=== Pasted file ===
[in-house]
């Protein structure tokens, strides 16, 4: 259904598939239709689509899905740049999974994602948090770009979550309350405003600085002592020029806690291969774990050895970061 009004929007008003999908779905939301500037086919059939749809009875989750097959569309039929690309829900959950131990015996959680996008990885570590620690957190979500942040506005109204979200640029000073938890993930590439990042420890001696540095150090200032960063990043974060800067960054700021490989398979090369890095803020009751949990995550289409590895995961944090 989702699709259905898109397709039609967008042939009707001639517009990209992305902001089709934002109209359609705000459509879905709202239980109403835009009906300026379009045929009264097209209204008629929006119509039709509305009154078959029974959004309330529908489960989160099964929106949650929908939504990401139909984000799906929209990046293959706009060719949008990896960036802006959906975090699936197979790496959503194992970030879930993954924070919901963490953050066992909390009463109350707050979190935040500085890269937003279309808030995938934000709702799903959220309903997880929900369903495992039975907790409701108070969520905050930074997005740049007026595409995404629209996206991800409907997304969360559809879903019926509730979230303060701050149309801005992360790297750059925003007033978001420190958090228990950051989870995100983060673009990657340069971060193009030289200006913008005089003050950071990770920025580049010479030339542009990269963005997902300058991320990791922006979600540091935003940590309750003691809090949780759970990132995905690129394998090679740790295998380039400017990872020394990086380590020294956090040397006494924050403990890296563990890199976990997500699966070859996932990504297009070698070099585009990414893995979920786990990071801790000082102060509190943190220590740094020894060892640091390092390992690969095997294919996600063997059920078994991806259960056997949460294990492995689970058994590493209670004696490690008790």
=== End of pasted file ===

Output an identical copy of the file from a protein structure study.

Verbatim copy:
[in-house]
């Protein structure tokens, strides 16, 4: 259904598939239709689509899905740049999974994602948090770009979550309350405003600085002592020029806690291969774990050895970061 009004929007008003999908779905939301500037086919059939749809009875989750097959569309039929690309829900959950131990015996959680996008990885570590620690957190979500942040506005109204979200640029000073938890993930590439990042420890001696540095150090200032960063990043974060800067960054700021490989398979090369890095803020009751949990995550289409590895995961944090 989702699709259905898109397709039609967008042939009707001639517009990209992305902001089709934002109209359609705000459509879905709202239980109403835009009906300026379009045929009264097209209204008629929006119509039709509305009154078959029974959004309330529908489960989160099964929106949650929908939504990401139909984000799906929209990046293959706009060719949008990896960036802006959906975090699936197979790496959503194992970030879930993954924070919901963490953050066992909390009463109350707050979190935040500085890269937003279309808030995938934000709702799903959220309903997880929900369903495992039975907790409701108070969520905050930074997005740049007026595409995404629209996206991800409907997304969360559809879903019926509730979230303060701050149309801005992360790297750059925003007033978001420190958090228990950051989870995100983060673009990657340069971060193009030289200006913008005089003050950071990770920025580049010479030339542009990269963005997902300058991320990791922006979600540091935003940590309750003691809090949780759970990132995905690129394998090679740790295998380039400017990872020394990086380590020294956090040397006494924050403990890296563990890199976990997500699966070859996932990504297009070698070099585009990414893995979920786990990071801790000082102060509190943190220590740094020894060892640091390092390992690969095997294919996600063997059920078994991806259960056997949460294990492995689970058994590493209670004696490690008790």